|Title:||Individual Growth and Development Indicator (IGDI) Comprehensive Assessment Project|
|Principal Investigator:||Luze, Gayle||Awardee:||Iowa State University|
|Program:||Early Intervention and Early Learning [Program Details]|
|Award Period:||4/1/2007 to 3/31/2011||Award Amount:||$1,112,482|
Purpose: Assessment tools and techniques used in early intervention settings have primarily focused on diagnosis of disabilities and the child's limitations. These tools and techniques generally are not designed to be progress-monitoring assessments that allow intervention providers to measure the child's incremental (short-term) growth. Assessment tools administered to infants and toddlers that are psychometrically sound, feasible to use, and sensitive to change over short periods of time are needed by early intervention providers and program administrators. Such tools are important for monitoring children's development and enabling intervention providers to determine if additional or different intervention strategies are needed to promote development.
Investigators at the University of Iowa are continuing research on a set of progress monitoring measures, the Infant and Toddler Individual Growth and Development Indicators. This battery of assessments measures parent-child interaction and children's communication, motor, social, and cognitive skills. Preliminary research on individual subtests has indicated that they have adequate reliability and validity when used independently. The purpose of this study is to investigate the reliability and validity of the Infant and Toddler Individual Growth and Development Indicators when used as an integrated battery of assessments and the practical viability of using all of the subtests with infants and toddlers with disabilities.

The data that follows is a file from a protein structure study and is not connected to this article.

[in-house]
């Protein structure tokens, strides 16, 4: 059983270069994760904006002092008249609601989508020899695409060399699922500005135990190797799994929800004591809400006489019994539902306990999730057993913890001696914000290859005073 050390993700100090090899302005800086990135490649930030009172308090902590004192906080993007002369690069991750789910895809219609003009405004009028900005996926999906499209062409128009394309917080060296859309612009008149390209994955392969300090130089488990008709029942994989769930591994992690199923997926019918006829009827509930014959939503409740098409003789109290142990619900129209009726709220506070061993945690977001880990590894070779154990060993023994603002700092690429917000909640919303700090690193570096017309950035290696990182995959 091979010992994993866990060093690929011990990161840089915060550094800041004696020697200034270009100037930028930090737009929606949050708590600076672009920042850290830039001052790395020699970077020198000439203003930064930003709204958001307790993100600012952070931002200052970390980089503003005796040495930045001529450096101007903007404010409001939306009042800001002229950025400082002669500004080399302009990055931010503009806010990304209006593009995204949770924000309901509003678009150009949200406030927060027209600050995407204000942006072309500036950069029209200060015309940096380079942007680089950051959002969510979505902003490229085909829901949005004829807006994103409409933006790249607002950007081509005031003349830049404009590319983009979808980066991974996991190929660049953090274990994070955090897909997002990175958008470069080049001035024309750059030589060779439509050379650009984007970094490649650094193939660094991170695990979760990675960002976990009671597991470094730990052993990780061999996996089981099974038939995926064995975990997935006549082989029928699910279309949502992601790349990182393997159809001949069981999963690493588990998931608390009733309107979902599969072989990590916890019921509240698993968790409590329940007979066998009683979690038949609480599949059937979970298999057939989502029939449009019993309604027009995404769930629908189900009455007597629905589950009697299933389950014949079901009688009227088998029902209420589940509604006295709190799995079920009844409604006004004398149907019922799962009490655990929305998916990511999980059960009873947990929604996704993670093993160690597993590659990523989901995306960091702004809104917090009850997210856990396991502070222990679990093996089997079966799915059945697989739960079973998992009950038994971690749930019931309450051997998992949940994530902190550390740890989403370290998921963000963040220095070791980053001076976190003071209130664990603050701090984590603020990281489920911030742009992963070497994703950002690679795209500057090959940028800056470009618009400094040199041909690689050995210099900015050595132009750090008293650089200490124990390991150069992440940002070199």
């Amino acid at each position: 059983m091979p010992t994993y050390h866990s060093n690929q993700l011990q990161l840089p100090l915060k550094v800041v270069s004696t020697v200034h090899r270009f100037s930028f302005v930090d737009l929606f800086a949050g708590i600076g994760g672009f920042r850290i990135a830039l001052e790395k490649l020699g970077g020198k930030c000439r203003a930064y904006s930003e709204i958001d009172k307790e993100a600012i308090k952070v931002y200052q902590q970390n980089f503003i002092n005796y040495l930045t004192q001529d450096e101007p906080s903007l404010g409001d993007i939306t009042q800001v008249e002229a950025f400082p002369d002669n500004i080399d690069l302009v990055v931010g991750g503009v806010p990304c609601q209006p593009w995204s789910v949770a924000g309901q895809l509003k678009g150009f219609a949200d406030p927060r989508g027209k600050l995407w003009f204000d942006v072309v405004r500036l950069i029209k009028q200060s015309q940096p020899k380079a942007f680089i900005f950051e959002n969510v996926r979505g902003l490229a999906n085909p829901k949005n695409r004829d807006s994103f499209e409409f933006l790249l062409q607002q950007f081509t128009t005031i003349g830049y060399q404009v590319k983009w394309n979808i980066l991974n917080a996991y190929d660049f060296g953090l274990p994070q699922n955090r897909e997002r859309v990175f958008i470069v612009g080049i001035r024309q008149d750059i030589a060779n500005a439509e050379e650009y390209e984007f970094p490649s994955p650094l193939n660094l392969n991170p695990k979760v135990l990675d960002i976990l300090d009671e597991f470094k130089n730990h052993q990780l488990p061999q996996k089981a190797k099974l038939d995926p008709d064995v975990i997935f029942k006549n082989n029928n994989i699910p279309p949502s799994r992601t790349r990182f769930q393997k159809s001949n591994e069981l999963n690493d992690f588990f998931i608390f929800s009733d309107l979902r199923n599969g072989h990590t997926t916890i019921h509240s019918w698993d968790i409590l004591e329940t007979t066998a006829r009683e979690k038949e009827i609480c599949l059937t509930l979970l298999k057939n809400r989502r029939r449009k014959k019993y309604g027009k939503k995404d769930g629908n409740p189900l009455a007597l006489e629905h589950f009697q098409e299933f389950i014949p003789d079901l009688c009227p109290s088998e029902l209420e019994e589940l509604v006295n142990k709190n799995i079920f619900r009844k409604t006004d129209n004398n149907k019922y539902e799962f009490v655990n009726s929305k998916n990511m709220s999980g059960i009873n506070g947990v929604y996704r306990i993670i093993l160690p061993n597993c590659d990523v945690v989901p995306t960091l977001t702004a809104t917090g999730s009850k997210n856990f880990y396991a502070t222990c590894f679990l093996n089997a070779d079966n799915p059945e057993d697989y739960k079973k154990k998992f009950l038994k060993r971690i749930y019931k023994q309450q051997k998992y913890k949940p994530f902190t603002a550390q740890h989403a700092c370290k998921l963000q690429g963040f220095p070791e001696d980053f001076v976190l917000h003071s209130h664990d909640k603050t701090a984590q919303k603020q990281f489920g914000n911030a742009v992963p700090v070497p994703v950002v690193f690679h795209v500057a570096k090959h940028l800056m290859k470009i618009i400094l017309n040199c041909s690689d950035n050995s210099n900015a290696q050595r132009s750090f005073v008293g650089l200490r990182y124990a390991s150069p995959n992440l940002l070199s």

Project Activities: The researchers are conducting a longitudinal study in which the Infant and Toddler Individual Growth and Development Indicators will be administered by interventionists on a quarterly basis for all children and on a monthly basis for individual children as needed. Additional data on development will be collected when each child enrolls in the study and each subsequent year. Multiple statistical techniques will be used to examine the reliability of the Infant and Toddler Individual Growth and Development Indicators when used together as a comprehensive set and to demonstrate whether the entire battery has adequate validity when used as screening, progress monitoring, and outcome assessments. The researchers will also examine whether interventionists can implement all of the subtests with fidelity and whether interventionists utilize the data for decision-making and planning interventions over time.